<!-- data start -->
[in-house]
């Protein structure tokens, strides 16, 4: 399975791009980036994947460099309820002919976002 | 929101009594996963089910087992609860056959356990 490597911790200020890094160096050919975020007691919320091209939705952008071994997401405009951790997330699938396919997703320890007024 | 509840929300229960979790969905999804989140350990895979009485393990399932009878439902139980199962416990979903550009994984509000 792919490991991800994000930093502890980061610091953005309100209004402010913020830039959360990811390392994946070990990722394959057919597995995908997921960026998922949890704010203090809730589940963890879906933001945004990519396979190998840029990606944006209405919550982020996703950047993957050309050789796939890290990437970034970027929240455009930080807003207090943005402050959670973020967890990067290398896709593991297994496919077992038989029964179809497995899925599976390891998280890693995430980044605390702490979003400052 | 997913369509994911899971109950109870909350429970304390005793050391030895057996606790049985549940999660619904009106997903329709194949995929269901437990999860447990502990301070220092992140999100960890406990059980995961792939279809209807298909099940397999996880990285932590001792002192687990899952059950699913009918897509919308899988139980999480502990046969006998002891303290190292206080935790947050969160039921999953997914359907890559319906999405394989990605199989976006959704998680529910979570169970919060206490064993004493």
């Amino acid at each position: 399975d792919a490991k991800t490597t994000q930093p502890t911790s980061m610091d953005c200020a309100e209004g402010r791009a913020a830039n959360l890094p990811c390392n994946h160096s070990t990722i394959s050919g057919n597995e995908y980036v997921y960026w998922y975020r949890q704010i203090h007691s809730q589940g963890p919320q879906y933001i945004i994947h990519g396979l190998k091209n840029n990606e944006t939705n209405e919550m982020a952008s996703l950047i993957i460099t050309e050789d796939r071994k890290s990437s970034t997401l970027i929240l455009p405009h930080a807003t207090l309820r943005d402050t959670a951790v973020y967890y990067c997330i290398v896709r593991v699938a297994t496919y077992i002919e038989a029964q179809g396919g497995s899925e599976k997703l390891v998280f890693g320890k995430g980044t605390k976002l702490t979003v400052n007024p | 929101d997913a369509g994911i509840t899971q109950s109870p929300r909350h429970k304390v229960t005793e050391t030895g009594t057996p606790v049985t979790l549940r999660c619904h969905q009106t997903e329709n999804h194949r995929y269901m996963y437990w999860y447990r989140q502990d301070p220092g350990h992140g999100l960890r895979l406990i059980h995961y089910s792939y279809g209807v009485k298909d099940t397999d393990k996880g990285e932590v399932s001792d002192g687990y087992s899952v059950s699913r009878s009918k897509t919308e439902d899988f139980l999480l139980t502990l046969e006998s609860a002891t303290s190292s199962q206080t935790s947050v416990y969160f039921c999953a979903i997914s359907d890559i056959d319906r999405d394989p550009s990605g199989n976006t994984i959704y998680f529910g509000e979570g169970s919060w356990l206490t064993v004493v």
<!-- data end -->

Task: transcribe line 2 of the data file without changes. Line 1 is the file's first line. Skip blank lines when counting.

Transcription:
């Protein structure tokens, strides 16, 4: 399975791009980036994947460099309820002919976002 | 929101009594996963089910087992609860056959356990 490597911790200020890094160096050919975020007691919320091209939705952008071994997401405009951790997330699938396919997703320890007024 | 509840929300229960979790969905999804989140350990895979009485393990399932009878439902139980199962416990979903550009994984509000 792919490991991800994000930093502890980061610091953005309100209004402010913020830039959360990811390392994946070990990722394959057919597995995908997921960026998922949890704010203090809730589940963890879906933001945004990519396979190998840029990606944006209405919550982020996703950047993957050309050789796939890290990437970034970027929240455009930080807003207090943005402050959670973020967890990067290398896709593991297994496919077992038989029964179809497995899925599976390891998280890693995430980044605390702490979003400052 | 997913369509994911899971109950109870909350429970304390005793050391030895057996606790049985549940999660619904009106997903329709194949995929269901437990999860447990502990301070220092992140999100960890406990059980995961792939279809209807298909099940397999996880990285932590001792002192687990899952059950699913009918897509919308899988139980999480502990046969006998002891303290190292206080935790947050969160039921999953997914359907890559319906999405394989990605199989976006959704998680529910979570169970919060206490064993004493």